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The Effects of Drug Abuse on the Human Nervous System
 
 

The Effects of Drug Abuse on the Human Nervous System, 1st Edition

 
The Effects of Drug Abuse on the Human Nervous System, 1st Edition,Bertha Madras,Michael Kuhar,ISBN9780124186798
 
 
 

Madras   &   Kuhar   

Academic Press

9780124186798

9780124186859

624

235 X 191

A detailed reference on the impact of common drug addiction on the brain and central nervous system

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Key Features

*A comprehensive reference on the effects of drug addiction on the human nervous system
*Focuses on core drug addiction issues from nicotine, cocaine, methamphetamine, alcohol, and other commonly abused drugs
*Includes foundational science chapters on the biology of addiction
*Details challenges in diagnosis and treatment options

Description

Drug use and abuse continues to thrive in contemporary society worldwide and the instance and damage caused by addiction increases along with availability. The Effects of Drug Abuse on the Human Nervous System presents objective, state-of-the-art information on the impact of drug abuse on the human nervous system, with each chapter offering a specific focus on nicotine, alcohol, marijuana, cocaine, methamphetamine, MDMA, sedative-hypnotics, and designer drugs. Other chapters provide a context for drug use, with overviews of use and consequences, epidemiology and risk factors, genetics of use and treatment success, and strategies to screen populations and provide appropriate interventions. The book offers meaningful, relevant and timely information for scientists, health-care professionals and treatment providers.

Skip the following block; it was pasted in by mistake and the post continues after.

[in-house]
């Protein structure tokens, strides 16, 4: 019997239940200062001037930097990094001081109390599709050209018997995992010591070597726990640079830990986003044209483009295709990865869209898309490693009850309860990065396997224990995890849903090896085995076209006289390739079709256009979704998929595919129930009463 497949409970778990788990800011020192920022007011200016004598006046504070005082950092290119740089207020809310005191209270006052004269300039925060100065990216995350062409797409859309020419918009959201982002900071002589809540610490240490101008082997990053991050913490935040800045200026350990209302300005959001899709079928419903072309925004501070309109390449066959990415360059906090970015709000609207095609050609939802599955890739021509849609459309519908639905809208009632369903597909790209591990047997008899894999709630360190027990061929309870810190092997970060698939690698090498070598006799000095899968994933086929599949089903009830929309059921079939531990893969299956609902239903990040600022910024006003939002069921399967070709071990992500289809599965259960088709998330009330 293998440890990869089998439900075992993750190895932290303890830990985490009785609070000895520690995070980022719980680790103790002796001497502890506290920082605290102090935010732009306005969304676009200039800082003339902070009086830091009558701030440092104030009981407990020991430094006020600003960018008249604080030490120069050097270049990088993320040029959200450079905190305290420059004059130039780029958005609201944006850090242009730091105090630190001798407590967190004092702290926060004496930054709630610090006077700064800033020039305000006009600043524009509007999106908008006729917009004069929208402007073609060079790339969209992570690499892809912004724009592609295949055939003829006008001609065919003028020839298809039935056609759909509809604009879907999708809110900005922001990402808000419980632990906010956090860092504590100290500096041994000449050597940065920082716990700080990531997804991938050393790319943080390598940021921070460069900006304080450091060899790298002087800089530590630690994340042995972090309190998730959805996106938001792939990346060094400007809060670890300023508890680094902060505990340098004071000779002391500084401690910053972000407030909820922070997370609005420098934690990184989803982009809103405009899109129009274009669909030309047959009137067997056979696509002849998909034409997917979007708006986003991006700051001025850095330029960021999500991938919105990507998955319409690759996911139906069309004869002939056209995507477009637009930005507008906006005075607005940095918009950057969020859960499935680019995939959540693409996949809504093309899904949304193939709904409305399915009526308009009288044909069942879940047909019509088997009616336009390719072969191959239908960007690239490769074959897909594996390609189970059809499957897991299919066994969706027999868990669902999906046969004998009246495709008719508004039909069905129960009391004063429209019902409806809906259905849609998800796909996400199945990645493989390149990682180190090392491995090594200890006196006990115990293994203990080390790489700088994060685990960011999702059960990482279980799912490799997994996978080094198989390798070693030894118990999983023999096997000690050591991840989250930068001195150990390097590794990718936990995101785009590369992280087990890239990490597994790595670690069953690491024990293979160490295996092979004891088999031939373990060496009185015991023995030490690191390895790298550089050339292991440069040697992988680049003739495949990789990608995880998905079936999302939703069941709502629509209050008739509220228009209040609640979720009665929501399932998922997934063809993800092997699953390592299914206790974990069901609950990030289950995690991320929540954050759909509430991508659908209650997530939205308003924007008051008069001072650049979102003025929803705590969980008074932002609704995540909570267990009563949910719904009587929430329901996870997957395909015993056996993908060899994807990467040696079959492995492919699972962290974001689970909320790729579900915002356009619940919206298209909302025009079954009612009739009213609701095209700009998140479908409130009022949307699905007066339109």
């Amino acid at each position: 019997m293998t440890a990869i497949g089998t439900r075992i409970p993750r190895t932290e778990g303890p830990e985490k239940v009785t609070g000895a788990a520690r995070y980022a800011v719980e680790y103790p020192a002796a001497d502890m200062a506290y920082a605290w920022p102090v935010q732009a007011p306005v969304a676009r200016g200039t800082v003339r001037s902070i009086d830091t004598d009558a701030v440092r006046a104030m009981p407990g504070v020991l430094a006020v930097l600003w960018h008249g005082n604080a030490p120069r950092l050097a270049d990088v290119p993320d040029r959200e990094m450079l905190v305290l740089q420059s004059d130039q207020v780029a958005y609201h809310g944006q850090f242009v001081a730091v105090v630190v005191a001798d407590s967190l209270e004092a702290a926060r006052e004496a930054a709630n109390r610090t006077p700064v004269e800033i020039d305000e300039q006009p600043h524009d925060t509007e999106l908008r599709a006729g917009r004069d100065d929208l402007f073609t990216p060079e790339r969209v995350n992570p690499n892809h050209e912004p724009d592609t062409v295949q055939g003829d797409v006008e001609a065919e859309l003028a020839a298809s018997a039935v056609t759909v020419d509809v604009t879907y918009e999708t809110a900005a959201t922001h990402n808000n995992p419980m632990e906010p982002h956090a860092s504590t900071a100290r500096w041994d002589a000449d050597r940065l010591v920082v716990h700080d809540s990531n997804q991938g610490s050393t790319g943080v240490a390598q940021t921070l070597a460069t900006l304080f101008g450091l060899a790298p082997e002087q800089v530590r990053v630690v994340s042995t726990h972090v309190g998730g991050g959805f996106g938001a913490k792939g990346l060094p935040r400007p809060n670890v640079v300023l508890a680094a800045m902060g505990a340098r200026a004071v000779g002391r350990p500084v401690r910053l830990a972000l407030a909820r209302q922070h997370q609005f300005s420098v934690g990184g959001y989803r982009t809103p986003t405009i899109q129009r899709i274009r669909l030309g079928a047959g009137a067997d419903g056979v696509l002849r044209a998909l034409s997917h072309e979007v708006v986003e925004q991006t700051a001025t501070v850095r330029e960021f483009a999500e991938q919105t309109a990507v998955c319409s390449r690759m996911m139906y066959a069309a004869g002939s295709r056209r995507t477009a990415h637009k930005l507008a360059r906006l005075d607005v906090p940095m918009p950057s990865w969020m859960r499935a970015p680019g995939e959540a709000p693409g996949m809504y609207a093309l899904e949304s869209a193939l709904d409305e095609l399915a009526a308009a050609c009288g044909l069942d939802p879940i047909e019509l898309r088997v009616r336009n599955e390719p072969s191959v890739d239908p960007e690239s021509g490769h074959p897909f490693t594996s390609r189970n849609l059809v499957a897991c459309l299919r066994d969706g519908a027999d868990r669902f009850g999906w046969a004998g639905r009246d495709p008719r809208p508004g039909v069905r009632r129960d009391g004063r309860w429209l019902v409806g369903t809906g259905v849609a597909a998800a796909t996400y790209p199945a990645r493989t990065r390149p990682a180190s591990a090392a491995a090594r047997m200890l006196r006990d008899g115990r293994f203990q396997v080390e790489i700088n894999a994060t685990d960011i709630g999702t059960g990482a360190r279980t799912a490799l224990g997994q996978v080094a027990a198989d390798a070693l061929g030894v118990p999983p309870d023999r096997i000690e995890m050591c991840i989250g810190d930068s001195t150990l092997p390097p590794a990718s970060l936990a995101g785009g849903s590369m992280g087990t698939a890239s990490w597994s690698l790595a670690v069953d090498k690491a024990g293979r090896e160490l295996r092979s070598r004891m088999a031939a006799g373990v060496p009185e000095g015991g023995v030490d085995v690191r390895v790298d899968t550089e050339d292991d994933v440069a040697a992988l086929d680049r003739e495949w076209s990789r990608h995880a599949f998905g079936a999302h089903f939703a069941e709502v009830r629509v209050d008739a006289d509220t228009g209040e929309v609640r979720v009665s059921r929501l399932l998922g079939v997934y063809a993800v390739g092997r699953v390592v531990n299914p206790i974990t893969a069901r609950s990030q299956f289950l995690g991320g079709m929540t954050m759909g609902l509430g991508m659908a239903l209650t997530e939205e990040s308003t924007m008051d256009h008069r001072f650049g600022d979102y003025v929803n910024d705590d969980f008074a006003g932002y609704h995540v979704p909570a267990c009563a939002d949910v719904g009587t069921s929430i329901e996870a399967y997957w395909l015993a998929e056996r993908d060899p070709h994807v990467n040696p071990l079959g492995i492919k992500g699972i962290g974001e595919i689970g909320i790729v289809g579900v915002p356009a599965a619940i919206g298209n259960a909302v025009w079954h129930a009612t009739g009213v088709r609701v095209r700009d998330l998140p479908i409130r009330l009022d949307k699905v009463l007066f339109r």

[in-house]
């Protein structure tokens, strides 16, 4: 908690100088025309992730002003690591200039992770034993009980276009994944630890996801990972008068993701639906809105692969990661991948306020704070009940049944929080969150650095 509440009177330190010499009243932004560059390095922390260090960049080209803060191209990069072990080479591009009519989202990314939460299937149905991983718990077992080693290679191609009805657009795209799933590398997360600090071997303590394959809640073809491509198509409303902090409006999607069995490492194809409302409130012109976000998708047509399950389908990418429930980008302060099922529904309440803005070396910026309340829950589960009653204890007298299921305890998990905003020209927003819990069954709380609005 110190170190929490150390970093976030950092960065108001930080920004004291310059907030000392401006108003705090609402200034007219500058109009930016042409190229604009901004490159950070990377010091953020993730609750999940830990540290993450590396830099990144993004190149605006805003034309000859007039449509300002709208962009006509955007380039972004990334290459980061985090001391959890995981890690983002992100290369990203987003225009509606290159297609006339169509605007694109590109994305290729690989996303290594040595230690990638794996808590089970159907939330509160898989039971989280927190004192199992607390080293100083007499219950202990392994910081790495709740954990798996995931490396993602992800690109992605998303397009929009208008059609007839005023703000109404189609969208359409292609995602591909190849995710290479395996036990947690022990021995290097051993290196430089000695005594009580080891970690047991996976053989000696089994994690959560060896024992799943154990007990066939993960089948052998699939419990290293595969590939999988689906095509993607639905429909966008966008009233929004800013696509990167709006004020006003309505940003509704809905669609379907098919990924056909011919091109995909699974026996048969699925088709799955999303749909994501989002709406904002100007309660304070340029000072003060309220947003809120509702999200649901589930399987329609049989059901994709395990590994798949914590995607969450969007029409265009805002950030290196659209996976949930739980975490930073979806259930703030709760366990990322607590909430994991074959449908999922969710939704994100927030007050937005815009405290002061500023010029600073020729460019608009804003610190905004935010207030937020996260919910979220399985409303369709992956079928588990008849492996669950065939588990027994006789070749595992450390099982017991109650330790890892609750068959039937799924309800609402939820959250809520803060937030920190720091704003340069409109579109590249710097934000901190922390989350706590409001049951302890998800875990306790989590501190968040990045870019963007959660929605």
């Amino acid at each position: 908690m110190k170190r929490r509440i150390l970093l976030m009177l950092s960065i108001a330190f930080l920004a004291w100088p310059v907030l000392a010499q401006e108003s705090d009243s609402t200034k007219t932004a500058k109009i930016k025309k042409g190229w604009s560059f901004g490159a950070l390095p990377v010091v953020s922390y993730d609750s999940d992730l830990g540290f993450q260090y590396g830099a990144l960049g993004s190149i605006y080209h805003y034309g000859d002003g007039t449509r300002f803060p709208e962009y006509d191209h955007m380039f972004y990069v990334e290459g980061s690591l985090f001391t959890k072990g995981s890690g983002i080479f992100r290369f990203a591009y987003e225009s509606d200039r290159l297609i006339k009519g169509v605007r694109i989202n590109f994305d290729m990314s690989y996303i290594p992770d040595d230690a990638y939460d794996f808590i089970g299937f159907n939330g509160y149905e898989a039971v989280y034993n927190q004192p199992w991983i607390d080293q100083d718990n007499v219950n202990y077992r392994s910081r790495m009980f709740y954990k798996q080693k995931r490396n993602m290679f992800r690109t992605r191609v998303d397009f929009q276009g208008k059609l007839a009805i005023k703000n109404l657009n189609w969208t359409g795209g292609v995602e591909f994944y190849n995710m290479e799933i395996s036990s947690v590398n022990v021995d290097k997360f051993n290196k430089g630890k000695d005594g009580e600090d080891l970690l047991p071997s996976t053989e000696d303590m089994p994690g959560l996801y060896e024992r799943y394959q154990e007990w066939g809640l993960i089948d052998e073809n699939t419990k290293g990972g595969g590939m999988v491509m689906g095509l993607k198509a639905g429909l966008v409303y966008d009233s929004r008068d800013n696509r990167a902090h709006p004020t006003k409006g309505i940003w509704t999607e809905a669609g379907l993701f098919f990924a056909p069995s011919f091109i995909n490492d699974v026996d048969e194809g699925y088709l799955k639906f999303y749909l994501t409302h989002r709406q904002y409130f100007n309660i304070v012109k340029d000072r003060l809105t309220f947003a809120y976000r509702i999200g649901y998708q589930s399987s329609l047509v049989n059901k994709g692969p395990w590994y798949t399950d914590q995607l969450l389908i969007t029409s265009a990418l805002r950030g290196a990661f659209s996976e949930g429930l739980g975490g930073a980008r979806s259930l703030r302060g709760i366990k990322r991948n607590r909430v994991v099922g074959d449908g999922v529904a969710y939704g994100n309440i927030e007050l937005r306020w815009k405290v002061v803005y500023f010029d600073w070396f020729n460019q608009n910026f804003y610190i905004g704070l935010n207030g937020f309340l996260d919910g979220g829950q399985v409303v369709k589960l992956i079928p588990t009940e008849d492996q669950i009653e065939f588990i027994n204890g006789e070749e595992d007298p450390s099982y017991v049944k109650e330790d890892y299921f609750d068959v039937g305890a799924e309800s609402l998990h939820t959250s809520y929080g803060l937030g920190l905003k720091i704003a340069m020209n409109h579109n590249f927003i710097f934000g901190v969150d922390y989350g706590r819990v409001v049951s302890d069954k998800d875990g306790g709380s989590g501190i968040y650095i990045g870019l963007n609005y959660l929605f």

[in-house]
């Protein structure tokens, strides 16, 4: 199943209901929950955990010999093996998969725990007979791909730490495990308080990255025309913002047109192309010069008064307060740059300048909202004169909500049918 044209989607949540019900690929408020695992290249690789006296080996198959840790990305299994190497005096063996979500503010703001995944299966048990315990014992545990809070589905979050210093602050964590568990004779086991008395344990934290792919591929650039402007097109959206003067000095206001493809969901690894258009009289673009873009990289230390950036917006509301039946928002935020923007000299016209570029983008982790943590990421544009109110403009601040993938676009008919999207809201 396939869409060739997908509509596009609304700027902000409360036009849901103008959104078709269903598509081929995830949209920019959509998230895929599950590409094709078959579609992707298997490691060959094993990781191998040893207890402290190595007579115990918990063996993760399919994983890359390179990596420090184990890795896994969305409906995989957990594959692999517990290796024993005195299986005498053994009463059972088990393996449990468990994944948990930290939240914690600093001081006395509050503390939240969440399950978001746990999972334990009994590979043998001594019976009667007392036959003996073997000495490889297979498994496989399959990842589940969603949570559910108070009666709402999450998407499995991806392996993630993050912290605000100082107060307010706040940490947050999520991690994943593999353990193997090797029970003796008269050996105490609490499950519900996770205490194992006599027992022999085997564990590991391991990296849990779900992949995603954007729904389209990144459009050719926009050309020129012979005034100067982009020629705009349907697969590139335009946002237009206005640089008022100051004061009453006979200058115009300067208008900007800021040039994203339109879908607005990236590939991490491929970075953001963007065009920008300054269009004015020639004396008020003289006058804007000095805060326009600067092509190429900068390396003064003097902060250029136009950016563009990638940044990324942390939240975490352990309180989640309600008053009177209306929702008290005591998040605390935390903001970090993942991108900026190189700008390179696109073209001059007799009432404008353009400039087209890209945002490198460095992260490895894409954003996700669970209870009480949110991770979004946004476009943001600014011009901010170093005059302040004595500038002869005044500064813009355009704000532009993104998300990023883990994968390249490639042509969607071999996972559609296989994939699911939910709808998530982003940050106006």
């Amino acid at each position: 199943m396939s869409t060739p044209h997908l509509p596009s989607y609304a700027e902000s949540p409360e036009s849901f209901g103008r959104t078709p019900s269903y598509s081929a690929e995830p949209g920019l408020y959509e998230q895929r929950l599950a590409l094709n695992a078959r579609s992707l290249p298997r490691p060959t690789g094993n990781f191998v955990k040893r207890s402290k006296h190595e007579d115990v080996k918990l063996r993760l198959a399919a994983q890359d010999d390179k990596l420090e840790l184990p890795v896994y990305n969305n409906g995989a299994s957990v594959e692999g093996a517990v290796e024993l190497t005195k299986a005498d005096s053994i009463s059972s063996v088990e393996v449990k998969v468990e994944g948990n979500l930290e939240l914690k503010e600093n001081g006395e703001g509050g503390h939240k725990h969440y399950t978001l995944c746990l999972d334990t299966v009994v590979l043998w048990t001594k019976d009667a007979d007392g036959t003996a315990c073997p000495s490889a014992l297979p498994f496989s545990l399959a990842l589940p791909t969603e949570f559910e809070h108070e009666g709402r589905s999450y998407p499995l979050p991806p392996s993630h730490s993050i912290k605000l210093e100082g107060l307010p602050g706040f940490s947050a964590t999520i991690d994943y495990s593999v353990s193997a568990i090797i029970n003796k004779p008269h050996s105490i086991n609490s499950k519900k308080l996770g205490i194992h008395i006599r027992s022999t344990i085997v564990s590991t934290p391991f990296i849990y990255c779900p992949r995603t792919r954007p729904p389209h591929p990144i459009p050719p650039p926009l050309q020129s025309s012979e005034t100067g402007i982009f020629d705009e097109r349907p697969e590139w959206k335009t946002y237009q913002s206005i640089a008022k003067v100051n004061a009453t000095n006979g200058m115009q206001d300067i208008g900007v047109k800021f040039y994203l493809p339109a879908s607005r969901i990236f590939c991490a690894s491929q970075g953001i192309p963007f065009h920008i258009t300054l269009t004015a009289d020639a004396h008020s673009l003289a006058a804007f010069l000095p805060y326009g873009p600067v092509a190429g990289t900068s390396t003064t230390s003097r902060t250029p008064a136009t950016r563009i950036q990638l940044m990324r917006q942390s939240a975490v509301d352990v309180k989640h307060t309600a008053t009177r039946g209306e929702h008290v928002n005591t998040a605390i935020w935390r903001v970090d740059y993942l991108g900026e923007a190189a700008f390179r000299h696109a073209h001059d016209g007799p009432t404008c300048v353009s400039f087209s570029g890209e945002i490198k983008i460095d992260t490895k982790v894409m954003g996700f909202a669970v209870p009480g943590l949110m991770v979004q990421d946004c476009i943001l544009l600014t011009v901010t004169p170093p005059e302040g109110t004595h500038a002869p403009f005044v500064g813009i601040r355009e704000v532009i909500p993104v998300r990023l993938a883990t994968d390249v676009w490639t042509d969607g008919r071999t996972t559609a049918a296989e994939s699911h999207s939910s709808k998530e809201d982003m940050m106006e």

Readership

Clinical Neurology, Clinical Research Neurologists, Clinical Psychologists, Psychiatry, Neuroscience

Bertha Madras

Dr. Madras is Professor of Psychobiology at Harvard Medical School (HMS), is cross-appointed at the Massachusetts General Hospital and founded the Division of Neurochemistry at the HMS Primate Center. She served as Deputy Director for Demand Reduction in the White House Office of National Drug Control Policy (ONDCP), a Presidential appointment confirmed unanimously by the Senate. Her discoveries in addiction neurobiology and pharmacology informed her development of candidate medications and brain imaging probes, the latter widely used in clinical research of drug mechanisms, neurotoxicity, Parkinson’s disease diagnosis, ADHD, other neuropsychiatric disorders. The Division also developed naturalistic primate genotype/phenotype models of psychiatric disorders. Her current research focuses on molecular adaptations which conceivably alter the trajectory of brain development in adolescent drug users. She has authored numerous scientific manuscripts, co-edited the “The Cell Biology of Addiction”, and received 19 patents with collaborators. Her commitment to academic and public education is reflected in her mentorship of students, creation of courses on addiction biology (HMS, Cold Spring Harbor Laboratory) and a Boston Museum of Science exhibit and CD (licensed by Disney Corp. in 2006) on how drugs affect the brain. At ONDCP, her public health approach to Demand Reduction featured medicalization of Screening, Brief Intervention, Referral to Treatment (SBIRT) services. She spearheaded approval of SBIRT CPT® Medicaid and Medicare billing codes, web-based screening/training, and a UN endorsement of SBIRT. Recognition includes NIH-NIDA MERIT, Public Service and Career Scientist awards, an American Academy of Addiction Psychiatry Founders’ Award, Marian Fischman Award, and designation of the imaging agent altropane in “The Better World Report, 2006”, as one of “25 technology transfer innovations that changed the world”. She has delivered hundreds of presentations on addiction and related topics to various groups nationally and globally.